Article Friendly article publishing script homepage.
Translate Page To German Tranlate Page To Spanish Translate Page To French Translate Page To Italian Translate Page To Japanese Translate Page To Korean Translate Page To Portuguese Translate Page To Chinese
  Number Times Read : 784      
Categories

Accessories
Allergies
Arts
Asthma
Business
Career
Cars and Trucks
CGI
Christmas
Coding Sites
Computers
Cooking
Crafts
Current Affairs
Databases
Divorce
Education
Employment
Entertainment
Environmental
Family
Film
Finances
Gardening
Green Technology
Health & Fitness
Healthy Living
Holidays
Home
Internet
Legal
Marriage
Medical
Men Only
Motorcyles
New Age
News & Society
Our Pets
Outdoors
Parental Care
Real Estate
Relationships
Science
Self Improvement
Sports
Staying Fit
Technology
Travel
Web Design
Weddings
Weddings
Weddings
Women Only
Writing
 
Stats
Total Articles: 476
Total Authors: 34
Total Downloads: 1539519


Newest Member
Jesse Gammon

 


   

Travel - The Con of 'Discounted Attraction Tickets'



[Valid RSS feed]  Category Rss Feed - http://www.articles23.com/rss.php?rss=174
By : Mark Radcliffe    99 or more times read
Submitted 2012-10-31 07:37:10
When you visit a new city or country, there tends to be a thousand and one things you want to see, try and do. The adventures to be had in somewhere new and unknown are seemingly never-ending; from museums and art galleries, right through to theme parks and thrill-seeking attractions, every day can be a new experience when you are traveling.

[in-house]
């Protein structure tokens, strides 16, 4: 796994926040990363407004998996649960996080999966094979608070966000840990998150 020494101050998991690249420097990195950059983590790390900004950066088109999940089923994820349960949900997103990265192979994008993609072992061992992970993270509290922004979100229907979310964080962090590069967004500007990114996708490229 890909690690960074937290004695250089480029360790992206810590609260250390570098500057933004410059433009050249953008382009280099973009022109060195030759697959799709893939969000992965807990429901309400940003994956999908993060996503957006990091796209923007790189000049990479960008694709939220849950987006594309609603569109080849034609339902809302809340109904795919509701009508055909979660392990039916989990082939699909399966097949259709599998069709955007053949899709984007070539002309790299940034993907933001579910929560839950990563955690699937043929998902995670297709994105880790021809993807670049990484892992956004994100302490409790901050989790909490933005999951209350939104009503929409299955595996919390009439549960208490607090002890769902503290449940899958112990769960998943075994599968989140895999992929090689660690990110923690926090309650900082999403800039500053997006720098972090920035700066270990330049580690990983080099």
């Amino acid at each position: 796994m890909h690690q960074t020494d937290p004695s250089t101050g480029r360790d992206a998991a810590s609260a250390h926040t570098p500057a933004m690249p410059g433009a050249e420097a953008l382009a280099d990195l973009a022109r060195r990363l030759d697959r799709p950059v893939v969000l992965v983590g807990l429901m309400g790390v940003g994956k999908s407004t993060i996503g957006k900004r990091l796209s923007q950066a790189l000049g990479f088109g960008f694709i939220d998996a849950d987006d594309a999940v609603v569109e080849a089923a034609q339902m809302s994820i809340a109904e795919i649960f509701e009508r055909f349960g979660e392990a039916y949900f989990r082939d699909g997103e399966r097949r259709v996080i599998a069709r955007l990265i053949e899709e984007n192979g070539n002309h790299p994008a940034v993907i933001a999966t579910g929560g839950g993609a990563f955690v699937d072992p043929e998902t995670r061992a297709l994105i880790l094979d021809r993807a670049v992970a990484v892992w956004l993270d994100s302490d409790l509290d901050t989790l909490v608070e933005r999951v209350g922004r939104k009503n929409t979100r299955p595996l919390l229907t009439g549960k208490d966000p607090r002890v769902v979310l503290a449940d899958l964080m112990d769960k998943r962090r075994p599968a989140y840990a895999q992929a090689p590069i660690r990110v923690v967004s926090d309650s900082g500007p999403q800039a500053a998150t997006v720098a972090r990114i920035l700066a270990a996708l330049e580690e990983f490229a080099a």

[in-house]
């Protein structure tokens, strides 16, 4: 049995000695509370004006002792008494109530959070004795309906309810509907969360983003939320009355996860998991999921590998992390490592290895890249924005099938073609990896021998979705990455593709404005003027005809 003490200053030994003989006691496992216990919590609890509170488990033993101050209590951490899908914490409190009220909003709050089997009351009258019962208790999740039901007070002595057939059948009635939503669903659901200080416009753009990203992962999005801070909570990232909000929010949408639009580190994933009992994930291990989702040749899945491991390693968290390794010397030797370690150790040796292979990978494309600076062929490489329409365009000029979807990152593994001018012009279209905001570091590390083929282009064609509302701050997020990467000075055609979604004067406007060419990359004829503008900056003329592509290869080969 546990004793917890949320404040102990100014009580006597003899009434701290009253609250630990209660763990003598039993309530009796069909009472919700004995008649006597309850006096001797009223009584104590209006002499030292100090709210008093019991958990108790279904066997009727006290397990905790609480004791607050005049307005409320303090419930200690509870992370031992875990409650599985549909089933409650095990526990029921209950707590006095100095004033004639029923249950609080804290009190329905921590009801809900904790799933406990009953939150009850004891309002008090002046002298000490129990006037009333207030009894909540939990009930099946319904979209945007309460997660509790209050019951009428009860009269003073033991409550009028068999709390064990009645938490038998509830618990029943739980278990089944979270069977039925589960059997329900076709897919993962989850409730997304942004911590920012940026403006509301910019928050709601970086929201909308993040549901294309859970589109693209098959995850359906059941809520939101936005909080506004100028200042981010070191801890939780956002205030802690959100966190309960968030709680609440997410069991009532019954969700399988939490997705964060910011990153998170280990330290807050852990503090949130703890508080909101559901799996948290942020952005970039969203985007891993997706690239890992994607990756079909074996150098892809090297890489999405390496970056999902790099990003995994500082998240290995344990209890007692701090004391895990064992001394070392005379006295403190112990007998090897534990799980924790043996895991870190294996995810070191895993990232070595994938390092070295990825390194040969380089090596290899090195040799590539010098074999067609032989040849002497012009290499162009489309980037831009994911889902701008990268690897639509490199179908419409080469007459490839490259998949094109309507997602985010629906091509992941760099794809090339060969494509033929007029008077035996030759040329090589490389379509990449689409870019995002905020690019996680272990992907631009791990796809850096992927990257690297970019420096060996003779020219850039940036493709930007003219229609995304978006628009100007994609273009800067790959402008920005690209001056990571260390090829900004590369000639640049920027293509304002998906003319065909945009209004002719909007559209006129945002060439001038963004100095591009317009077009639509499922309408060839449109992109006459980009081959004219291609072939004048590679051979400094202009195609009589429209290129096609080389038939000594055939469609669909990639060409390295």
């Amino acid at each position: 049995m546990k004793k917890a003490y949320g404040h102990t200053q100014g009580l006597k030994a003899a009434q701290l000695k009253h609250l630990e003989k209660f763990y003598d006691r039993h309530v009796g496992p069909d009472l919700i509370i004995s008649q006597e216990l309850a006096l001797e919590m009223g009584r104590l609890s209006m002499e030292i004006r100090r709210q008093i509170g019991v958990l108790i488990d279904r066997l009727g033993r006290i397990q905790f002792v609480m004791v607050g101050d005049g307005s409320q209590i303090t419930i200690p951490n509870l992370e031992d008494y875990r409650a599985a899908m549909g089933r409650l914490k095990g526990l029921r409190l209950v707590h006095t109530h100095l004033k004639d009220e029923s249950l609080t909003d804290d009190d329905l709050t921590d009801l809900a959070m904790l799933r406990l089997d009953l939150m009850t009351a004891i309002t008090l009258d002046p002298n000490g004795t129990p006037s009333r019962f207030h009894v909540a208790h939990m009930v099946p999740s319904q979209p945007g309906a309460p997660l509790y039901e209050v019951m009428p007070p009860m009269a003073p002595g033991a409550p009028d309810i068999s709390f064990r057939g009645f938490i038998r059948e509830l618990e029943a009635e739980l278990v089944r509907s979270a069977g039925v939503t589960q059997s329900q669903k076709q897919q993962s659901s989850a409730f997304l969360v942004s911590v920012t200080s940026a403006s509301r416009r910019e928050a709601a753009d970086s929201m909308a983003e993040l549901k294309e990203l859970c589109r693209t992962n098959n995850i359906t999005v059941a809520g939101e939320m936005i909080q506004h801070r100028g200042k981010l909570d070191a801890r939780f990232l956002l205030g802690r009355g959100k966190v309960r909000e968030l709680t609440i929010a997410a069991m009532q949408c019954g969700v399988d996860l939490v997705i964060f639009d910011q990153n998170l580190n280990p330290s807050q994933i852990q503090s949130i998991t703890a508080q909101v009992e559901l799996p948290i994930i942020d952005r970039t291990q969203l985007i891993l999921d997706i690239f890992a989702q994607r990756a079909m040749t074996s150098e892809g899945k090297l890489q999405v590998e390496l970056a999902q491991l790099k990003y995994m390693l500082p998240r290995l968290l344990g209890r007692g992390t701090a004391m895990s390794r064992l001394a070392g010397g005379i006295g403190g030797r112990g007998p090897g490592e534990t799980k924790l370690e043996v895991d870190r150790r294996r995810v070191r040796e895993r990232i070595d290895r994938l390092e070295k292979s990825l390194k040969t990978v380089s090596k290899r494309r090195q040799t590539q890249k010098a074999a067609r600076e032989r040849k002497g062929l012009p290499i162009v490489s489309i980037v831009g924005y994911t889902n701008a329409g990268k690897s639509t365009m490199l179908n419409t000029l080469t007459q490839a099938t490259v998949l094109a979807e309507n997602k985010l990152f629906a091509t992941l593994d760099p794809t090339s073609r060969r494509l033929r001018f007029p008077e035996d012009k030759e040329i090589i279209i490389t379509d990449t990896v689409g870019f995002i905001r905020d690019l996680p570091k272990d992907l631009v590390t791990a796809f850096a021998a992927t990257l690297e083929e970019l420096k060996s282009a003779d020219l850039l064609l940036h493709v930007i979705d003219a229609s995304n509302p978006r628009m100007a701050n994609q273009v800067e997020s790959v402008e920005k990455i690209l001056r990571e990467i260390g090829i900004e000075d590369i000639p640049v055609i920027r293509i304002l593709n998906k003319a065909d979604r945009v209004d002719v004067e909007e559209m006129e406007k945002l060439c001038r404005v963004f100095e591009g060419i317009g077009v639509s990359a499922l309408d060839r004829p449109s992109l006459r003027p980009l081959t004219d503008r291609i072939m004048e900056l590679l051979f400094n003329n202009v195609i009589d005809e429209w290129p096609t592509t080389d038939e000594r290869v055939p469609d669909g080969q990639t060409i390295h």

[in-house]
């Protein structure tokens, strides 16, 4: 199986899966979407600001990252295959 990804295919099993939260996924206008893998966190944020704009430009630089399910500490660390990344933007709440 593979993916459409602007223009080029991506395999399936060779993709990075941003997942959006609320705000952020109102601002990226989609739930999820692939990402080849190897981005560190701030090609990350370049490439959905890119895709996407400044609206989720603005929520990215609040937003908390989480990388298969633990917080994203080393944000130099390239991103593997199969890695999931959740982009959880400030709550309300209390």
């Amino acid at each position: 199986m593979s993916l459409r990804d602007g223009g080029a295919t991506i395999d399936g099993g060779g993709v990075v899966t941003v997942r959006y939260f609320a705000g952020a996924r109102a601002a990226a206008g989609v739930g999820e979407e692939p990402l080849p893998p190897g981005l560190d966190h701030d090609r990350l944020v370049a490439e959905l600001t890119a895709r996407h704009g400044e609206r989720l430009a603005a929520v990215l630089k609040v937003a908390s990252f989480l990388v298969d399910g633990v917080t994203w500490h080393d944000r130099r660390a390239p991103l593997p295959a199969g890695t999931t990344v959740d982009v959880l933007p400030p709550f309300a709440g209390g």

If some of the places and attractions you intend to visit are ticketed, one way to make the day even more special is to look for discounted tickets. We all like to save a bit of money, get something for nothing or enjoy a substantial discount - and we don't leave that desire at home when we go on holiday. If we can visit the sights and sounds of our vacation place without paying full dollar for them, we probably will.

This is where the problems can begin for the bargain-hunting tourist. In a scam that is becoming more popular by the day, 'discount ticket agents' have set themselves up on the streets of some of the world's biggest cities. Usually armed with official-looking ID and sometimes even a uniform, they will tell tourists who happen to meet them of a fantastic promotion to visit an attraction, museum or other form of entertainment.

The 'promotion' is usually some kind of discount; money off, kids go free or something similar. Thinking they've found a bargain, the tourist buys the reduced-price ticket for the attraction and happily goes on their way - only to discover that the museum or art gallery is free to enter! It's a clever scam with little payback for the street sellers, who of course will be gone should you return to confront them.

Thankfully, avoiding the scam is simple: don't buy tickets from street sellers, no matter how good the deal looks or how official they appear.
Author Resource:- nike pas cher Mark Radcliffe can be found at: Remodeling Your Home orHome Improvements Free Report
Article From Ezine-Articles 23

Related Articles

HTML Ready Article. Click on the "Copy" button to copy into your clipboard.




Firefox users please select/copy/paste as usual
Rate This Article
Vote to see the results!

Do you like this article?
  • Yes.
  • Not Sure.
  • No.
New Members
select
Sign up
select
learn more
Affiliate Sign in
Affiliate Sign In
 
Nav Menu
Home
Login
Submit Articles
Submission Guidelines
Top Articles
Link Directory
About Us
Contact Us
Privacy Policy
RSS Feeds

Actions
Print This Article
Add To Favorites

 
Sponsors

Purchase this software